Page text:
28th Annual

In-Training Examination
for Diagnostic
Radiology Residents
Rationales
Sponsored by:
Commission on Education
C...
Section IX – Physics
230. In multiple-row detector CT, what is the relationship between CT Dose Index (CTDI) and slice
   ...
Section IX – Physics
231. What is the MOST likely effect of radiation exposure of 2 Gy (200 rad) during the preimplantatio...
Section IX – Physics
232. Concerning fluoroscopy, ALL of the following increase scatter radiation EXCEPT:
      A. Large p...
Section IX – Physics
233. The advantages of multiple-row detector CT over single-row detector CT include ALL of the
     f...
Section IX – Physics
234. What is the primary benefit of using rotating anode x-ray tubes rather than stationary anode tub...
Section IX – Physics
235. For an automatic exposure control (AEC) radiograph for an IVU, what is the effect of lowering th...
Section IX – Physics
236. A radioactive spill of Tc-99m results in a contamination level of 1000 cpm at 2 PM. What would
 ...
Section IX – Physics
237. As the main magnetic field strength increases and maintains homogeneity, which one of the
     f...
Section IX – Physics
238. Which of the following increases MR chemical shift artifact for a given slice thickness?
      A...
Section IX – Physics
239. What is the latent image in computed radiography (CR)?
      A. Optical density patterns on a di...
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  1. 1. 28th Annual In-Training Examination for Diagnostic Radiology Residents Rationales Sponsored by: Commission on Education Committee on Residency Training in Diagnostic Radiology February 3, 2005 The American College of Radiology www.acr.org
  2. 2. Section IX – Physics 230. In multiple-row detector CT, what is the relationship between CT Dose Index (CTDI) and slice thickness? A. CTDI decreases as slice thickness decreases. B. CTDI increases as slice thickness decreases. C. CTDI is independent of slice thickness. Question #230 Rationales: A. Incorrect. B. Correct. As the slice thickness decreases, the CTDI per mAs increases. With thinner sections, the x-ray photon flux is increased to compensate for the reduction in detector absorption efficiency C. Incorrect. Citations: J.T. Bushberg, et al. The Essential Physics of Medical Imaging (Second Edition). Lippincott Williams and Wilkins, 2002, Chapter 13. -American College of Radiology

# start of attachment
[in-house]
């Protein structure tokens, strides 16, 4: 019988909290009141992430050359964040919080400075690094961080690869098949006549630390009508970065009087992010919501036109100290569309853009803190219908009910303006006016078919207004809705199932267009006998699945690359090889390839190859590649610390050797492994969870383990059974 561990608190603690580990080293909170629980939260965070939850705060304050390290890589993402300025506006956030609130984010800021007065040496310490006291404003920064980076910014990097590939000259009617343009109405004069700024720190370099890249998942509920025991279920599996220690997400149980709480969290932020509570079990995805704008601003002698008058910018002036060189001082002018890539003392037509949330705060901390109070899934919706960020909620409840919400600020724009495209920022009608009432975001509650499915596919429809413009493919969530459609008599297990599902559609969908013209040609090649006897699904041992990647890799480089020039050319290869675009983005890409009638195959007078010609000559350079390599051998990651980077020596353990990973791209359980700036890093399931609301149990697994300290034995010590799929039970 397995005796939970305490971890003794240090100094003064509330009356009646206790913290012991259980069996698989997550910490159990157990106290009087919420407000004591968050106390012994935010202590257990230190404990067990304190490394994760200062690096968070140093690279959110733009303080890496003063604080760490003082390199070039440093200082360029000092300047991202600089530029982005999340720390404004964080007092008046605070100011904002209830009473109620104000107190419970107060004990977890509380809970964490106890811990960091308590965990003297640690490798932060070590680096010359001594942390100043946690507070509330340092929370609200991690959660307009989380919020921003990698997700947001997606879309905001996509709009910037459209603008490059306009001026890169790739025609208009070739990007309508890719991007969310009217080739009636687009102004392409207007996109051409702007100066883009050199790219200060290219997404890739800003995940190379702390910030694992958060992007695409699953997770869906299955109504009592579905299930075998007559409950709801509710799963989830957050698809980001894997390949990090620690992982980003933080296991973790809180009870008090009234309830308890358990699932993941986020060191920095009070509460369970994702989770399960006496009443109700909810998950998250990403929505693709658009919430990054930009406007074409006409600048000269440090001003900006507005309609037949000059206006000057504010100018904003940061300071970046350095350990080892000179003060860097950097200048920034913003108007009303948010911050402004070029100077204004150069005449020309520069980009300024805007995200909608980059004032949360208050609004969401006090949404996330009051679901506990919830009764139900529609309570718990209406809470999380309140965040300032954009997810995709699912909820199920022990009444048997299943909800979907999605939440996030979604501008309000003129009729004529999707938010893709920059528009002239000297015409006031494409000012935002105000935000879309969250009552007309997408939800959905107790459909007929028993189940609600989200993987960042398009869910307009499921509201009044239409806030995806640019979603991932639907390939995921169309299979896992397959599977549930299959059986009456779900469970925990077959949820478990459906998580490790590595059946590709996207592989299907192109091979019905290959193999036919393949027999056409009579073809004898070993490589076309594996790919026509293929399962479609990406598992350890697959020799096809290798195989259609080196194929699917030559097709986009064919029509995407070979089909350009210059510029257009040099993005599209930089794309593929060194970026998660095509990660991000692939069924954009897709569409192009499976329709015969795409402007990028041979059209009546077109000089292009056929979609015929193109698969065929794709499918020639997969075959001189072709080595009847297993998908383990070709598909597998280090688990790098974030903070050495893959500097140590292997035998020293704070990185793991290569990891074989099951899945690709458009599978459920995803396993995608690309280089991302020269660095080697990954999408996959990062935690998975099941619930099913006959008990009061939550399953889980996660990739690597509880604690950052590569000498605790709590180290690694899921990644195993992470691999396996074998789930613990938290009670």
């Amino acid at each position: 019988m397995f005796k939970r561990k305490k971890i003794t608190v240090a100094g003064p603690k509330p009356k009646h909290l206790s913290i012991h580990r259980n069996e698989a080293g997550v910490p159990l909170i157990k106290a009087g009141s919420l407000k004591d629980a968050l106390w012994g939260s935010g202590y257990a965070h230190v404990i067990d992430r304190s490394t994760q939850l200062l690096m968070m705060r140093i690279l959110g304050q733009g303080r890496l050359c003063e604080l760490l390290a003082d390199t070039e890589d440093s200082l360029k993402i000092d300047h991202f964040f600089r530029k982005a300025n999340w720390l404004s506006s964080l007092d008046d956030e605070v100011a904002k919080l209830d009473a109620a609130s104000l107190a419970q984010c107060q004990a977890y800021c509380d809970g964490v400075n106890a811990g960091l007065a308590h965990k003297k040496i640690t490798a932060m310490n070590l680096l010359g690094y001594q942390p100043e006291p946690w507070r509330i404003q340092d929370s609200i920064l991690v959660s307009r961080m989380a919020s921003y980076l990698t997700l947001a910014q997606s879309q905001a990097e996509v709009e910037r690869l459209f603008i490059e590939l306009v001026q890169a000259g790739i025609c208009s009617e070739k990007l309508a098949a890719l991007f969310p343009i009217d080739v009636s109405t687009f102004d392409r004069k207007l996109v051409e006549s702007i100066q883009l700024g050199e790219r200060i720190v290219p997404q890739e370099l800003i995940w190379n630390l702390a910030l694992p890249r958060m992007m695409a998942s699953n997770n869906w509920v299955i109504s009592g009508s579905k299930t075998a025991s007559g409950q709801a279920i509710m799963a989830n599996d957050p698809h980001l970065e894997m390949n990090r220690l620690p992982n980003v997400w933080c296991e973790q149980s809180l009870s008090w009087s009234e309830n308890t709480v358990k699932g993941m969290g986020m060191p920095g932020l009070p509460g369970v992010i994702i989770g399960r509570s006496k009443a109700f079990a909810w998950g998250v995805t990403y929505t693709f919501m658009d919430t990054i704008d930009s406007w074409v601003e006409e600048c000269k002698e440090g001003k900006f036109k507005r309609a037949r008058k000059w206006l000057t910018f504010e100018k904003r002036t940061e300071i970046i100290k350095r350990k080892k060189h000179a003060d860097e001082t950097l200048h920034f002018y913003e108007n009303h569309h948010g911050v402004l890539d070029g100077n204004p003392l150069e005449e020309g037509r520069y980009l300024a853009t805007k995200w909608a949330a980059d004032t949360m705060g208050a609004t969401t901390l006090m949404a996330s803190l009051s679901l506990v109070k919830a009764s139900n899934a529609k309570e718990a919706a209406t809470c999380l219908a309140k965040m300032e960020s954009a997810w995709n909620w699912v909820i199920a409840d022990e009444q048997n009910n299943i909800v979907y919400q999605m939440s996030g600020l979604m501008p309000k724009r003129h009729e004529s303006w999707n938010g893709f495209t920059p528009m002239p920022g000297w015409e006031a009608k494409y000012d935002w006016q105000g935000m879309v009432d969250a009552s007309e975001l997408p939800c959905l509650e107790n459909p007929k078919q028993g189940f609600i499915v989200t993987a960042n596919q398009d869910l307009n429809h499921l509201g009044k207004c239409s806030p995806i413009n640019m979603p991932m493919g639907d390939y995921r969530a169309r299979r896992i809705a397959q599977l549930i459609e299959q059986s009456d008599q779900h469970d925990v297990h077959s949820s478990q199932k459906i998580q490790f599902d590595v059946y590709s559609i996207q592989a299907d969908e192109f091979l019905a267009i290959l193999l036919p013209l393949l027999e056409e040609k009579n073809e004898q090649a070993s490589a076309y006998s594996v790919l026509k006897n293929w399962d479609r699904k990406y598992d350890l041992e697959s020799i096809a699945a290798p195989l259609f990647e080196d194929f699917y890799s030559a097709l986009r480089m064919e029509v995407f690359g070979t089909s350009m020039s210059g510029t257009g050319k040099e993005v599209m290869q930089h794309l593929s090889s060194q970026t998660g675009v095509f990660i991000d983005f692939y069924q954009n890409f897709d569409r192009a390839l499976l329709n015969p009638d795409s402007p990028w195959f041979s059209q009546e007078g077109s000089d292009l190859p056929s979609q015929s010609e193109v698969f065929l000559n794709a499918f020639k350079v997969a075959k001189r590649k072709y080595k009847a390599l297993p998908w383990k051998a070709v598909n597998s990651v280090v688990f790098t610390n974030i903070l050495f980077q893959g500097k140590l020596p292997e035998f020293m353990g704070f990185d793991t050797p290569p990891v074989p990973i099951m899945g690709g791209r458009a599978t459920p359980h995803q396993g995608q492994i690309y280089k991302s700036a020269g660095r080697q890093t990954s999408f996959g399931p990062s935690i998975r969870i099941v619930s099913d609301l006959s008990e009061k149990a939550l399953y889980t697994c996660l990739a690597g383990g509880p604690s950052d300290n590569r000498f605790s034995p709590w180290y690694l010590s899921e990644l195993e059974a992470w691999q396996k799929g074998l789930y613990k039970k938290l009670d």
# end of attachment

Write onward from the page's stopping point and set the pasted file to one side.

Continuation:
3. 3. Section IX – Physics 231. What is the MOST likely effect of radiation exposure of 2 Gy (200 rad) during the preimplantation stage of pregnancy? A. Embryonic death B. Gross malformation C. Growth retardation D. Low birth weight Question #231 Rationales: A. Correct. Prenatal death can be expected in about 80% of preimplantation embryos after 2 Gy. B. Incorrect. This effect is possible if the radiation exposure to the fetus is less than 100 mGy (10 rad) during the second and third trimesters. C. Incorrect. This effect is possible if the radiation exposure to the fetus is less than 100 mGy (10 rad) during the second and third trimesters. D. Incorrect. Citations: Eric Hall. Radiobiology for the Radiologist, 4th Edition, p 365. Diagnostic In-Training Exam 2005
  4. 4. Section IX – Physics 232. Concerning fluoroscopy, ALL of the following increase scatter radiation EXCEPT: A. Large patient size B. Increasing field size C. Narrow collimation D. Increasing kVp Question #232 Rationales: A. Incorrect. Scatter radiation increases with increasing patient size. B. Incorrect. Scatter radiation increases with increasing x-ray field size. C. Correct. Narrow collimation results in limited exposure and therefore minimizes scatter radiation. D. Incorrect. Increasing kVp. -American College of Radiology